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Located in Iran’s East Azerbaijan Province, Kandovan is 60 km south of the provincial capital Tabriz in Osku county. The 60 km drive to Kandovan south from Tabriz passes through Khosrowshahr and ascends the slopes of the hills at the base   Sahand mountain through the Osku Chai valley. Chai or Chay is a Turkish word for river.

What makes Kandovan village so unique is that many of its homes have been made in caves located in cone-shaped, naturally formed compressed volcanic ash formations that make the landscape look like a gigantic termite colony. This method of dwelling makes the residents modern-age cave dwellers or troglodytes. (Troglodyte means cave dweller: somebody living in a cave, especially somebody who belonged to a prehistoric cave-dwelling community. Troglodyte also means somebody living in seclusion).

The rock that makes up the cones in Kandovan Village is made up of a volcanic deposit called ‘tuff’ (pronounced ‘toof’ by the British and ‘tough’ by Americans). The deposit consists of igneous rock that is soft and which can be worked without the use of hard metal tools. (Igneous mean formerly molten – made with fire.) The rock was spewed out an explosive eruption of the Sahand volcano as airborne debris called tephra. The explosive eruption was probably caused by high pressure steam which would likely cause steam and other gas pockets (that would later become air pockets) when the molten material rapidly solidified. Rock with air or gas cells is called pumice. Pumice can be light enough that it floats on water. It can also be a good heat insulator. The deposited tephra that formed Kandovan’s rock cones consisted of stone-sized debris and ash. You can see the composition if you look closely at the surface of the caves or the cones.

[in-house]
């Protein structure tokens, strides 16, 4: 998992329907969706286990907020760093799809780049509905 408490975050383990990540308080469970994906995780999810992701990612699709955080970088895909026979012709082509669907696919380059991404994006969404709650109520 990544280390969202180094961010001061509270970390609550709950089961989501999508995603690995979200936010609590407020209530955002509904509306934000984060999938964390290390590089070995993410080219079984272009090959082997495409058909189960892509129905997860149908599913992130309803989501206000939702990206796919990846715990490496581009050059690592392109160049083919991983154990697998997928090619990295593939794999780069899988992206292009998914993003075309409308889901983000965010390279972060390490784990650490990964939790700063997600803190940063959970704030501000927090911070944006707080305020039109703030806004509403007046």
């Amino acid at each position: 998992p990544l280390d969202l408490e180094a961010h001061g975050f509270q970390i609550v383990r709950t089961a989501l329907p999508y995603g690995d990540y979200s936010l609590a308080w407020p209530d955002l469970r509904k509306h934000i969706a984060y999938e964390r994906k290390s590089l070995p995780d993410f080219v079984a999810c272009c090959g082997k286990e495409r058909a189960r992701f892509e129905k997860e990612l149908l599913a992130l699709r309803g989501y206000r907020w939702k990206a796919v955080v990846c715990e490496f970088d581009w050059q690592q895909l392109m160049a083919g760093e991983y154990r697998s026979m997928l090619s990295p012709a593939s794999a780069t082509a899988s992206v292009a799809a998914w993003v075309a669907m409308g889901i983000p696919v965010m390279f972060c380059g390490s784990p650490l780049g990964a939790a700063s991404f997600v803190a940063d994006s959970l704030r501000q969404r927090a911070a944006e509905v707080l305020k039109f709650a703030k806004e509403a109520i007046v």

The houses are known as karan in the local dialect. One interpretation has the word Kandovan being a plural form of kando, a bee’s hive. Another interpretation says that Kandovan means Land of Unknown Carvers. The use of ‘van’ to indicate the plural is found in the Avesta. Nowadays, residents speak a Turkish dialect but have traditional Iranian family names, names such as Kayani. The mountains and rivers in the region have both Persian and Turkish – and perhaps even Assyrian names.

The present residents say that their village is around 700 years old, and was formed by people fleeing from an advancing Mongol army and who used the caves as a refugee and a place of hiding. Even after the Mongol occupation of the country came to an end, many of the refugees decided to continue living in the caves and gradually expanded their cave homes to form permanent multi-story houses. Another legend states that eight hundred years ago a body of soldiers hid in the caves during a military campaign.


However, there are indications that the caves of Kandovan were inhabited as far back as 3000 years ago   around the time when the Zoroastrian Medes and Persians inhabited the region.